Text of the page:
Yoga Pants That Cause Cancer?
- While yoga pants may be see-through in some cases, there is no evidence that they “cause cancer.” However, new consumer activist blog Mamavation testing found the presence of some carcinogenic chemicals in pants by popular brands such as Lululemon and Athleta. There is no research that links these chemicals (allegedly) in the yoga pants to actual cases of cancer in the wearers.
- According to Mamavation’s testing, the popular brands of yoga pants contain high levels of PFAS, a chemical linked to causing cancer. Mamavation says medical professionals have peer-reviewed their work.
- The EPA acknowledges they do not fully understand how much people are exposed to PFAS and how harmful PFAS are to people and the environment.
In seeking to answer this question (if you ever can) it is important to acknowledge how crucial it is to be able to decipher what is valid health information on the internet, and what is not.Read More
The tests only determined the presence of the chemicals. They did not assess if there’s any causal relationship between the chemical in the pants and the health of the wearer of the pants.
This is not the first time chemicals linked to cancer have appeared in clothing. In fact, reliable sources have repeatedly linked PFAS to causing cancer, especially kidney and testicular cancer. However, it should be noted that Mamavation’s testing on yoga pants has not been replicated in a formal study. (Mamavation did have some well-qualified researchers review its testing.)
Yoga Pants That Cause Cancer?
Mamavation ranked 32 pairs of yoga pants and leggings based on the levels of PFAS, also known as the “forever chemical,” present in the piece of clothing. The clothing was sent to an EPA-certified lab to test for organic fluorine, which is an indicator of PFAS.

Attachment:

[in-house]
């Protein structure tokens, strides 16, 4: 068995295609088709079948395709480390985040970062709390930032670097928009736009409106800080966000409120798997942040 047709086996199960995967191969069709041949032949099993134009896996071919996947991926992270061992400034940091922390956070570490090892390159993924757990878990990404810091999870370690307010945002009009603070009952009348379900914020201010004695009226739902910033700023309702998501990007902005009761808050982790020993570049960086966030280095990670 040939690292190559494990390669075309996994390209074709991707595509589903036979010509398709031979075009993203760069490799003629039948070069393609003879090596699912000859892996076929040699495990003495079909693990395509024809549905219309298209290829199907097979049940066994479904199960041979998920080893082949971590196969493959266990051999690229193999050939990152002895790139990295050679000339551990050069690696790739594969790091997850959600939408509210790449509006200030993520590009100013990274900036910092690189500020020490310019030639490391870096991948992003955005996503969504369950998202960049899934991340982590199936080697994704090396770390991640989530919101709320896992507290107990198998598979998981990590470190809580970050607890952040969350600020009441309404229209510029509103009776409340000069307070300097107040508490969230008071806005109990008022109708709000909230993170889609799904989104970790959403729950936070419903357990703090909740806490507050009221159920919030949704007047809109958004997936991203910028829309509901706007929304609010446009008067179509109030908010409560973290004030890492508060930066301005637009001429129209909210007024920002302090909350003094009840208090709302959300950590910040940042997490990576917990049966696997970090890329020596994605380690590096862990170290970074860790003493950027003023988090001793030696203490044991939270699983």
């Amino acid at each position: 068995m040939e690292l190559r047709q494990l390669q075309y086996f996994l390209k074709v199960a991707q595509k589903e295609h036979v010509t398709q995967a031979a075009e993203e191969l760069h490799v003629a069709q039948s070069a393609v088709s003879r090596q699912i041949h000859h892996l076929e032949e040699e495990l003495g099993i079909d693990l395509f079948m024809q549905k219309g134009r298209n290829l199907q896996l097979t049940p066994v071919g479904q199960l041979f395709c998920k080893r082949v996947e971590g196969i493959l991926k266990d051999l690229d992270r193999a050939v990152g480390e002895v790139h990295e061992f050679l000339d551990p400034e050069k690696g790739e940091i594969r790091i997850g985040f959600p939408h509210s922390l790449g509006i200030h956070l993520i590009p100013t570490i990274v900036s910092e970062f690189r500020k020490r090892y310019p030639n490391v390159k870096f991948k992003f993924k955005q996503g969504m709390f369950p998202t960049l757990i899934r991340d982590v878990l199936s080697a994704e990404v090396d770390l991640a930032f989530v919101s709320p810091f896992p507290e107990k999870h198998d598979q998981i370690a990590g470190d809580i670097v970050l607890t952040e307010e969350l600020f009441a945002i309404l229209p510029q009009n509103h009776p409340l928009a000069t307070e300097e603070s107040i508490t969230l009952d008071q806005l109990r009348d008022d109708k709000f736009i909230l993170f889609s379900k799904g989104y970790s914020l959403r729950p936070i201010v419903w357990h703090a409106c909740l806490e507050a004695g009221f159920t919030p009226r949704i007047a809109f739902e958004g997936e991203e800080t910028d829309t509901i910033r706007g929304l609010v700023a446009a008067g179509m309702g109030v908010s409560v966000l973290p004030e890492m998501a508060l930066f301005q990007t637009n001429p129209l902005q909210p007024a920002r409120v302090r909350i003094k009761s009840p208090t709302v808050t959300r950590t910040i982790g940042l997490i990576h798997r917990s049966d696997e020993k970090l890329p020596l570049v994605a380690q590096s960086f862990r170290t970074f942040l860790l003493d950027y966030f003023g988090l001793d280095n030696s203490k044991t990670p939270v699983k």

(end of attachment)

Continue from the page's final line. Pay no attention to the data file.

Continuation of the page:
The blog’s author, eco-influencer and social media strategist Leah Segedie, writes that her blog is also naming those brands, which include household names such as LulaRoe, Athleta and Lululemon.
Each pair of yoga pants and leggings were tested for organic fluorine in the crotch area, which the site claims is the “most common” area to detect organic fluorine. Here are the lab results Mamavation is reporting:
- Inside the crotch of LulaRoe leggings, organic fluorine was found at 284 parts per million (ppm)
- Of all the yoga pants and leggings sent to the lab, 25% came back with detectable levels of organic fluorine, while 75% did not contain any detectable levels
- “Detectable levels” of organic fluorine that the lab found ranged from 10 parts per million (ppm) to 284 parts per million (ppm)
According to the U.S. Environmental Protection Agency, PFAS are “widely used, long lasting chemicals, components of which break down very slowly over time.” Since their use is so widespread, in addition to their persistence in the environment, “many PFAS are found in the blood of people and animals all over the world and are present at low levels in a variety of food products and in the environment.”
However, it should be noted that the EPA acknowledges they do not fully understand how much people are exposed to PFAS and how harmful PFAS are to people and the environment.